Intrusion detection devices alone do not make up an effective security system. Security systems must have a controlling method acting as the traffic cop to manage and disseminate what the devices detect.

In its most basic form, the security system contains a security system control panel, which houses the electronics to monitor and supervise the electronic intrusion detection devices, an alphanumeric keypad used to arm or disarm the control panel and provide status of the system, and a telephone dialer to contact the authorities.


The control panel is software driven by the use of a factory programmed computer chip known as firmware. The firmware contains all of the information the control panel needs for the user to develop operating parameters using the alphanumeric keypad. An example of required information includes: type of intrusion detection devices installed, detection zone definitions, time schedule for when the devices should monitor for intrusion, entry exit delay, supervision to tell when a device is tampered with, user arm/disarm pass codes and the authorities’ telephone numbers. These basic features are most commonly used in all security systems and do not require use of a dedicated computer to manage the information.

More sophisticated access control systems have a feature set to monitor and control alarms at the access control computer. Until recently the systems lacked the ability to arm/disarm the alarm zones at the protected space. Typically alarm zones were either time scheduled to automatically arm/disarm, or an authorized user would manually perform the function at the access control computer. Due to the recent demand by users for increased security measures, access control manufacturers have been integrating the characteristics of the standalone security systems into their access control systems. The use of arm/disarm alphanumeric keypads is a standard in the access control system’s security monitoring and control feature set.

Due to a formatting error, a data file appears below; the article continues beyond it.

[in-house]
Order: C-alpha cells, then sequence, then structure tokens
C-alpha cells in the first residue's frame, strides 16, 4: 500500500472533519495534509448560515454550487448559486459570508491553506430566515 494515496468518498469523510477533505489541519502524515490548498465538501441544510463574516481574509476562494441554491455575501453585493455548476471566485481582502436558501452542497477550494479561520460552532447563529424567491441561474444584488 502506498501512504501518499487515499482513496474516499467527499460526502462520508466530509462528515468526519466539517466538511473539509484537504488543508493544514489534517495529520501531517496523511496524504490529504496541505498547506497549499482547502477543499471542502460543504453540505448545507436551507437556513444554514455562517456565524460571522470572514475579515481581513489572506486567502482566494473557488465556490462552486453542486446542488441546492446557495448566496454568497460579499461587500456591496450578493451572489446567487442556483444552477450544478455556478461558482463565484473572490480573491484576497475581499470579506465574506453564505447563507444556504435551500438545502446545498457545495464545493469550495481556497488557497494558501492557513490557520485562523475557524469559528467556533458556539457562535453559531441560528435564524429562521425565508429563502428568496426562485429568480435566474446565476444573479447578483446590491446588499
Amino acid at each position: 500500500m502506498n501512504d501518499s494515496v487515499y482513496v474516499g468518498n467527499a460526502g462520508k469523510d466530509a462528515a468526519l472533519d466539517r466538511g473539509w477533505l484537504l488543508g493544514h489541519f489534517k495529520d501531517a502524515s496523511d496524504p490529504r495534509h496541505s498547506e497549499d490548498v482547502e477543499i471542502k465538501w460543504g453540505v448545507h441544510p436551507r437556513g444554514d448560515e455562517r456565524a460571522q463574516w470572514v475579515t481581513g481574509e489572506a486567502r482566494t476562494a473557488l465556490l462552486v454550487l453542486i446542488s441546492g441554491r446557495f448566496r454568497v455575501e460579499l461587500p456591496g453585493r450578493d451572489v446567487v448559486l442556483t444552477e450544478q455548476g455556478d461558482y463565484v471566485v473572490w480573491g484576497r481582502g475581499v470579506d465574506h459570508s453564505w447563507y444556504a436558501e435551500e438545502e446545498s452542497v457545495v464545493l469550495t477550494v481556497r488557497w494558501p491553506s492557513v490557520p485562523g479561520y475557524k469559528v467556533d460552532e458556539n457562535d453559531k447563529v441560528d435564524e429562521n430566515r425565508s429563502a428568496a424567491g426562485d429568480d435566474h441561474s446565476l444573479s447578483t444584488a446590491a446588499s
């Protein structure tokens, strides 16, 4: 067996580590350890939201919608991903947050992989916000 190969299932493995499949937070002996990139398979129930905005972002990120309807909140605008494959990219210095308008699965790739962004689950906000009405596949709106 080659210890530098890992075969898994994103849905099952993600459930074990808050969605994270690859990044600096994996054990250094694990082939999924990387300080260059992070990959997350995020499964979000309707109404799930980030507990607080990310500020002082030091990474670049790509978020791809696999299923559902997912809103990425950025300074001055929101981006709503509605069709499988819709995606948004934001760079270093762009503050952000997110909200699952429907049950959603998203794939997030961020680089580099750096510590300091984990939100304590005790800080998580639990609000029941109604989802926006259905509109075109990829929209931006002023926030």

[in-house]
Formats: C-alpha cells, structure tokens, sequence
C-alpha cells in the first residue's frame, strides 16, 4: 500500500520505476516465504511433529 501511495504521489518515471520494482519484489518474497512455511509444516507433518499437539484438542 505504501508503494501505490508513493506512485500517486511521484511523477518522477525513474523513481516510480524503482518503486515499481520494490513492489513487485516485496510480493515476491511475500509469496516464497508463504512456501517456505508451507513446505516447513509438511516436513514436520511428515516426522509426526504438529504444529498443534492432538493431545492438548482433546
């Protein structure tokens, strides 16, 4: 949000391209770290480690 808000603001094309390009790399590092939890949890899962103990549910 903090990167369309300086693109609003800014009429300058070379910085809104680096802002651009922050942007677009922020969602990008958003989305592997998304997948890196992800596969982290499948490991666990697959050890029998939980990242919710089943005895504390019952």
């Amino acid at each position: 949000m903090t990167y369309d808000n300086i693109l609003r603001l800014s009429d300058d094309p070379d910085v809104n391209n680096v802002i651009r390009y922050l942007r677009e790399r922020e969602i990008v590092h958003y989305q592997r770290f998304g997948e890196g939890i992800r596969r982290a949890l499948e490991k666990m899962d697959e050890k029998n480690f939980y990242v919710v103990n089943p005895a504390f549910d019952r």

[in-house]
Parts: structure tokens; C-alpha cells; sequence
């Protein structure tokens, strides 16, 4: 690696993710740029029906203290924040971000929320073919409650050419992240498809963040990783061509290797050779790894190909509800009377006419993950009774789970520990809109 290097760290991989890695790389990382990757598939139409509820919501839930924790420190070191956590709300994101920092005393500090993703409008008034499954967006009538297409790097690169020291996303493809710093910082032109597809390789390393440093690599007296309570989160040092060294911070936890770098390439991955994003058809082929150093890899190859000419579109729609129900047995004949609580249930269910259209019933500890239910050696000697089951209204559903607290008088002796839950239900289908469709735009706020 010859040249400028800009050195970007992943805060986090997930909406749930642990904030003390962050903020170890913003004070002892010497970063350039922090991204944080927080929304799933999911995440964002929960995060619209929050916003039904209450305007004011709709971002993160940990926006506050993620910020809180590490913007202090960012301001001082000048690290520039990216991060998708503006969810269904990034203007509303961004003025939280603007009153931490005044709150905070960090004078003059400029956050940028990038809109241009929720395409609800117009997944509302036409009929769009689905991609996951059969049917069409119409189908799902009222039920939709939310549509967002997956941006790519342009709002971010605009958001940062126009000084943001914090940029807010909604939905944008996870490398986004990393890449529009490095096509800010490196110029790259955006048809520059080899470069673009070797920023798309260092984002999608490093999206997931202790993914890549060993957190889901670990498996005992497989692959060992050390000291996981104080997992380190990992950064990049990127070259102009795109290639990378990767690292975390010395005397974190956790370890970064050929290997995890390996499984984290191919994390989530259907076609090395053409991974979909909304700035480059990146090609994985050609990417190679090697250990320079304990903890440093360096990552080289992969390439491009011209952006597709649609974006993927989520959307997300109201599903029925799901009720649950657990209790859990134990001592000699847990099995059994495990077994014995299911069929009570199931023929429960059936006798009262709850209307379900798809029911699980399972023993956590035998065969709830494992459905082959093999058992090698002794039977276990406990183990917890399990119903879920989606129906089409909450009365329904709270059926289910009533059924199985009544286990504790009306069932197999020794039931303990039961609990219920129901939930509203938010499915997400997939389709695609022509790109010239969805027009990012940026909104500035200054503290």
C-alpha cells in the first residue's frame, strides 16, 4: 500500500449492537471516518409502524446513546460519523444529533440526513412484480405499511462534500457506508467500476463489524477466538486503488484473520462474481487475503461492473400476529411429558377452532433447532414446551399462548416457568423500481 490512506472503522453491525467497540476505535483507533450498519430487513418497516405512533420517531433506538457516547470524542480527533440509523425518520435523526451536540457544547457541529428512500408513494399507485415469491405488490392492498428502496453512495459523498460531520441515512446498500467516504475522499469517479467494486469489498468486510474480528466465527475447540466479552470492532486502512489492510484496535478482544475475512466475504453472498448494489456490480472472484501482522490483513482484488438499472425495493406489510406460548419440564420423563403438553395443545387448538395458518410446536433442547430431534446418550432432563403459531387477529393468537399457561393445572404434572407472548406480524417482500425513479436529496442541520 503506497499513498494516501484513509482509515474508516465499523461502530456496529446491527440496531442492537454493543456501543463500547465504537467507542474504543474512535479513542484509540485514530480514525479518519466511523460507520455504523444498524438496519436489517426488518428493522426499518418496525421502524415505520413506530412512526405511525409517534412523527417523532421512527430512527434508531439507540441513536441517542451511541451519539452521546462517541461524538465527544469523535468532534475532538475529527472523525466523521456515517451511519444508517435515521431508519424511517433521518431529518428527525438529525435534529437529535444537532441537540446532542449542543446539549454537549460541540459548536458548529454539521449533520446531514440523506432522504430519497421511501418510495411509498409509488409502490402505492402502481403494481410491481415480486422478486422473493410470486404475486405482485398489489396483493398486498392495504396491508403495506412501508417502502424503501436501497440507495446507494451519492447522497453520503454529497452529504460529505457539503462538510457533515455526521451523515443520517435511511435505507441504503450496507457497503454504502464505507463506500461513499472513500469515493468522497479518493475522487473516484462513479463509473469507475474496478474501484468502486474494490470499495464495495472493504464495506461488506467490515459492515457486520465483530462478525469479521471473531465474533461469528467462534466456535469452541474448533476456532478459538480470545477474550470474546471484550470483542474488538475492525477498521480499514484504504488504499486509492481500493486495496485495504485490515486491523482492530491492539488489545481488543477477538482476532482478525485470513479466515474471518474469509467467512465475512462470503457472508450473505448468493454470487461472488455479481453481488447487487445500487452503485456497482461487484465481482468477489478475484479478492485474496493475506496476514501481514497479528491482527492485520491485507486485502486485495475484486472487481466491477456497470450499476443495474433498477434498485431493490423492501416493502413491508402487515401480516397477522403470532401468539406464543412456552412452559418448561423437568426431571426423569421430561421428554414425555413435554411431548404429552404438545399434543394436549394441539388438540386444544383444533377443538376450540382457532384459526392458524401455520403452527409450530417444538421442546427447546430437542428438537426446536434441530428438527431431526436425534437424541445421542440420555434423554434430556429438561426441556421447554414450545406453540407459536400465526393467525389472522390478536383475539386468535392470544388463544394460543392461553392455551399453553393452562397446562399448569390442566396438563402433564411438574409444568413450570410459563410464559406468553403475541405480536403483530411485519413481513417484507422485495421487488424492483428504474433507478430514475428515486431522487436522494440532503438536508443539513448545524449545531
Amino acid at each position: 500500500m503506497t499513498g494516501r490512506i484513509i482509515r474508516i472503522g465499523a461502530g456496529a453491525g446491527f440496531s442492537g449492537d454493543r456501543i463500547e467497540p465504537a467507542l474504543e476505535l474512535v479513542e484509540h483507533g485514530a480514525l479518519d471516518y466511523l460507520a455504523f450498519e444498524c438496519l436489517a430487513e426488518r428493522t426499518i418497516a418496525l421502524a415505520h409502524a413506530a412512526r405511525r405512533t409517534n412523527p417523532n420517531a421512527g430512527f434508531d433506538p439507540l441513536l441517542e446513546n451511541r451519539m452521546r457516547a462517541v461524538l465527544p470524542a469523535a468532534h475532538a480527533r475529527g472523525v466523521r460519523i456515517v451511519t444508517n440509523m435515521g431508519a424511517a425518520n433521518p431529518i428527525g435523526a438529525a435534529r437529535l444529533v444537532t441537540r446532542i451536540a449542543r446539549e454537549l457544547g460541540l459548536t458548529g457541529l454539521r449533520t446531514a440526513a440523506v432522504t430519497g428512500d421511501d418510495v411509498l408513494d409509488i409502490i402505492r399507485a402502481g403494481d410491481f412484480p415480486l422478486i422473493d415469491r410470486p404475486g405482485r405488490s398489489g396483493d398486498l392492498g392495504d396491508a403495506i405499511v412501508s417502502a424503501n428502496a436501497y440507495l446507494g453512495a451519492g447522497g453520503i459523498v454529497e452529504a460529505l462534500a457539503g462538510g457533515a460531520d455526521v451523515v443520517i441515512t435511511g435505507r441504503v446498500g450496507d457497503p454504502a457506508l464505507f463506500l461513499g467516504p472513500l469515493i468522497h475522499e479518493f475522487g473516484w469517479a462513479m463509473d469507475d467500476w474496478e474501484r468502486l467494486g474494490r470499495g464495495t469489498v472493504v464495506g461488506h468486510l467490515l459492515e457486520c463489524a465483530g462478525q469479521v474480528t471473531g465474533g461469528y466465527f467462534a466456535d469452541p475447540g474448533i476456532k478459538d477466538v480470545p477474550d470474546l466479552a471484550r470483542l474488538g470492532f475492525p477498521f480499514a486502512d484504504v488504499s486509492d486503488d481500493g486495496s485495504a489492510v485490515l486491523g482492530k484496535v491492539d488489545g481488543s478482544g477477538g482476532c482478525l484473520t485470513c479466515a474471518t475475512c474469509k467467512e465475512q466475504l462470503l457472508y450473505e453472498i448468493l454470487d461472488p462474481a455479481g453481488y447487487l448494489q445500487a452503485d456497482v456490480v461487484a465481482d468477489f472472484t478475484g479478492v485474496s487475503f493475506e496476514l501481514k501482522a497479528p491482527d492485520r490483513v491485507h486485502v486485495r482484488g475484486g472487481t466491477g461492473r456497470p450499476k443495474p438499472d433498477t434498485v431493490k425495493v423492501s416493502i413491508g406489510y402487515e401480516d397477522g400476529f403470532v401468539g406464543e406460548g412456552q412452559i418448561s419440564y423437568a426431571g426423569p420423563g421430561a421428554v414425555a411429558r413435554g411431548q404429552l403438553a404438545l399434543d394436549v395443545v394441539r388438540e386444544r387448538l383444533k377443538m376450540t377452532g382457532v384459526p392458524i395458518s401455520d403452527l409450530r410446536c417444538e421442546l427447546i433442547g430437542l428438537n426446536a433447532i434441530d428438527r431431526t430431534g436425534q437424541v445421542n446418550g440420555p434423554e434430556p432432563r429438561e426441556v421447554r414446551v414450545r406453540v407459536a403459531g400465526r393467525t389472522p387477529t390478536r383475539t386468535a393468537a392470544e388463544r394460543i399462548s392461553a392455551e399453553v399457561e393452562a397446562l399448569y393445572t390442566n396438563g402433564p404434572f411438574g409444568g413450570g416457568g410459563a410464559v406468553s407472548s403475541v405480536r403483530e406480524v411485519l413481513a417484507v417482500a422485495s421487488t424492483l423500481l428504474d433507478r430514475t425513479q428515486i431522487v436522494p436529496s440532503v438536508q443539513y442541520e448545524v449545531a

Protected Space

Keypads may also control user access to a protected space. The use of keypads in combination with a card reader add an additional level of security by requiring the user to present an access card to the card reader and then enter a valid personal identification number into the keypad in order to be granted access by the access control system. There are several different varieties of keypads available from numerous manufacturers. Keypads are available with either an LCD alphanumeric display or a basic LED indicator display. Alphanumeric display keypads are more sophisticated than the LED models due to the firmware and application programming requirements of the access control system.

Some access control systems now use keypads to not only grant access to a protected space but also to separately arm or disarm an intrusion device or group of intrusion devices. This feature has become an invaluable tool for adding an additional layer of protection to a security-sensitive area. Arming and disarming intrusion devices can be achieved a couple of different ways. Either by the entry card reader and/or keypad, or a separate keypad installed inside the protected space. When an access controlled door is unnecessary or impractical the space can be protected by the arm/disarm keypad. Therefore a protected space can still be monitored for alarms by the access control computer, yet additionally allow access via the arm/disarm keypad located inside the protected space without requiring user intervention at the card access computer.

These features have made it easier for the administrator of the access control system to manage intrusion devices not associated with an access-controlled door. From the access control computer, the administrator can easily perform many tasks, including receiving real-time status of the protected area and force arming a protected area that is unoccupied. Given that the personal identification numbers are an integrated element in the access control system user database it is convenient for the system administrator to manage and track each user’s PIN at any associated keypad. With these added features available in a standard access control system, the end user has the additional tools necessary for the protection of critical assets.